Dependable and durable, the strong jawed Carney caught the eye of scouts as the young kid with veteran poise that would be a sought after addition on any NHL club. The Buffalo Sabres got a steal when they picked him 76th overall back in 1988.

So why was Carney passed over until pick No. 76? For the same reasons he was overlooked much of his career.

Carney had no flash to his game at all. He was hard working "hockey player's hockey player" who was almost as unassuming on the ice as he was off of it. His skating limited his offensive game, and, despite good size at 6'1" and 220lbs, he was never a punishing bodychecker.

What he was a dependable and composed defenseman who rarely made a mistake in his own zone. He could be counted on heavily while defending a lead in the third period or in key situations like a penalty kill. Coaches love players like Carney because they know exactly what they will get from him and can trust him to get the job done.

Carney never really had a chance to play in Buffalo but he became a NHL regular in 1994 when he joined the Chicago Blackhawks. Over the next 5 years he established his reputation as a journeyman defender, often pairing along side Chris Chelios.

He would move on to play in Phoenix and Anaheim, where he may have gained his greatest fame for his strong play in the 2003 Stanley Cup playoffs. He made brief appearances in Vancouver, Minnesota and Bern, Switzerland before retiring in 2009.

Keith Carney played in 1018 NHL games, scoring 45 career goals, 183 assists and 228 points.



Val Hoffinger

Who was the first Russian born player in the history of the National Hockey League? Here's a hint: it is not one of more modern Soviet players.

A lot of people believe the answer to be Chicago's Johnny Gottselig, who was born in Odessa, Russia but raised in Canada. Gottselig starred in the NHL from 1928 through 1945.

But the correct answer is another Chicago defenseman named Val Hoffinger. Hoffinger was born in Seltz, Russia but also raised in Canada. He only played in 28 games in the NHL, but he debuted in the 1927-28 season, beating Gottselig by just a smidge.

Hoffinger's life is quite the interesting story. He was certainly well travelled.

Born in Russia on New Year's day in 1903, he grew up in Salvador, Saskatchewan

Val Hoffinger will always be known as one of the most colourful athletes to come from Saskatchewan. Born on January 1, 1903, Hoffinger grew up in Salvador, Saskatchewan. He starred for the Saskatoon Sheiks before turning pro.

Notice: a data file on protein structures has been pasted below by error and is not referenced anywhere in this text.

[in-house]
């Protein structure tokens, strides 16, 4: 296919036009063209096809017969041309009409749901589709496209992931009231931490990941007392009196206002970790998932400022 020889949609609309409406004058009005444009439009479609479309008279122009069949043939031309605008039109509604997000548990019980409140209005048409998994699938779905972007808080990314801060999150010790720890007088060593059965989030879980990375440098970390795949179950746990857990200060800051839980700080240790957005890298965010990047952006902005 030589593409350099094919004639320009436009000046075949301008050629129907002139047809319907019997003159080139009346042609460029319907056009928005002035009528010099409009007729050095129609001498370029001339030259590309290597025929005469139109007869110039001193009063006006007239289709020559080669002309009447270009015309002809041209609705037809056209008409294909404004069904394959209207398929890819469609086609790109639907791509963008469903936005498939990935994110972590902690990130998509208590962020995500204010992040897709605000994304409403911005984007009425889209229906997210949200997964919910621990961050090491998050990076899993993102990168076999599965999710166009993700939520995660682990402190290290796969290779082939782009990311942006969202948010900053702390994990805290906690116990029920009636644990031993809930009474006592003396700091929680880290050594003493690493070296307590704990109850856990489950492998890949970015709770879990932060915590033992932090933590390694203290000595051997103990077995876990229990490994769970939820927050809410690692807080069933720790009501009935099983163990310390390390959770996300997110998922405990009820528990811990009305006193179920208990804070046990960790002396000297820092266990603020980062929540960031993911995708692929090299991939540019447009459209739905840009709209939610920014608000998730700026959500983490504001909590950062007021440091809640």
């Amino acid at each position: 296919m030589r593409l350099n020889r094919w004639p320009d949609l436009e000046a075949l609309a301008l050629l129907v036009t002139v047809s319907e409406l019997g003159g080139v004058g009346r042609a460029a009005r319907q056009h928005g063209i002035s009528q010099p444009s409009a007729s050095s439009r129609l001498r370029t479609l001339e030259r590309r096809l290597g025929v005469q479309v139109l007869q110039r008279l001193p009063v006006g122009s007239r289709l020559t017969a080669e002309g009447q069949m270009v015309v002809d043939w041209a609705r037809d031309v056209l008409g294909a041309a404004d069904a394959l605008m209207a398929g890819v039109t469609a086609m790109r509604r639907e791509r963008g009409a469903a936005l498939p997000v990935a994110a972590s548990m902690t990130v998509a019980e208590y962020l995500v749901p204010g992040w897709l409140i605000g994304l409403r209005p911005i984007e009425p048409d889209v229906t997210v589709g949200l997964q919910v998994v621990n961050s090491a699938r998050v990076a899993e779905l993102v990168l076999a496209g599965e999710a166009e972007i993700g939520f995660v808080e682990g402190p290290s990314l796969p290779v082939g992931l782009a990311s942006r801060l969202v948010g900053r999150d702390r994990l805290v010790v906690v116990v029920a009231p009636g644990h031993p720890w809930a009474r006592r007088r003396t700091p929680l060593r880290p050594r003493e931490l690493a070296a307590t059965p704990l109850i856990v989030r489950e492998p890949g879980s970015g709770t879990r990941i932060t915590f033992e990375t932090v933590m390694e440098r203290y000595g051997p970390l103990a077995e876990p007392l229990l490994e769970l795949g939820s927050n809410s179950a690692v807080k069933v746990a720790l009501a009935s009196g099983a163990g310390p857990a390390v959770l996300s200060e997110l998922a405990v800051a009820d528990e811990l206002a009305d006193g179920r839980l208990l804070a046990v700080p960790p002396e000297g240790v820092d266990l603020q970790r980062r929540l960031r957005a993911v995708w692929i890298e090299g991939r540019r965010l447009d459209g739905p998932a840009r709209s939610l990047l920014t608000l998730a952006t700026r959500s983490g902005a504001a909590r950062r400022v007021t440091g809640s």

Unfortunately for Hoffinger, circumstances kept him in various minor hockey leagues and cities rather than the NHL. He did appear in 28 NHL contests, scoring just 1 lonely assist.

After retiring as a player in 1935  Hoffinger accepted a high paying offer to coach the German Olympic hockey team for the 1936 Olympics. He enjoyed coaching in Germany, but never intended on staying, especially given  the circumstances developing at that time.

The problem for Hoffinger was he was not allowed to take any of his earnings out of the country. So he decided he would leave with an education. He studied chiropody, better known today as podiatry, and became a foot doctor.

When Hoffinger returned to Canada in 1939 he open his practice in Toronto. Hoffinger became a foot doctor of the stars, so to speak, as he was the personal foot doctor to several movie stars including someone named Danny Kaye.

More interesting than that Hoffinger later married Bernice Scholls, daughter of the famous Dr. Scholls, and together they inherited the entire Scholls company.



Art Wiebe

For 10 seasons and over 400 NHL games Art Wiebe quietly patrolled the Chicago Blackhawks blue line. More often than not he and Earli Seibert formed an effective pairing.

From 1934 through 1944 Wiebe diligently took care of his own zone, rarely contributing much offensively. He scored a grand total of just 14 goals and 41 points in his career. 

Wiebe was also an excellent golfer and curler, winning amateur championships in both. After hanging up the blades Wiebe became the president of an oil drilling company while tending to his farm in Vermillion, Alberta. He originally retired from hockey to run a bakery in Vermillion.

Wiebe succumbed to cancer in 1971 at the age of 59.


Red Mitchell

World War II commitments depleted a lot of NHL rosters during the early 1940s. That opened up jobs for minor league players as fill-ins.

The Chicago Blackhawks blue line was particularly ravaged, and they sought out the help of veteran minor league tough guys like Leo Corbal, Joe Matte and Bill "Red" Mitchell among others.

Mitchell may have been the best of the bunch as he played in parts of three seasons, including most of the 1942-43 and 1944-45 seasons in Chicago. The Toronto born Mitchell scored 4 goals and 9 points in 82 career NHL games, along with a fairly quiet 67 PIMs.

Mitchell had previously led AHA in PIMs in 1938-39 and finished in the top 4 leaders on 5 total occasions.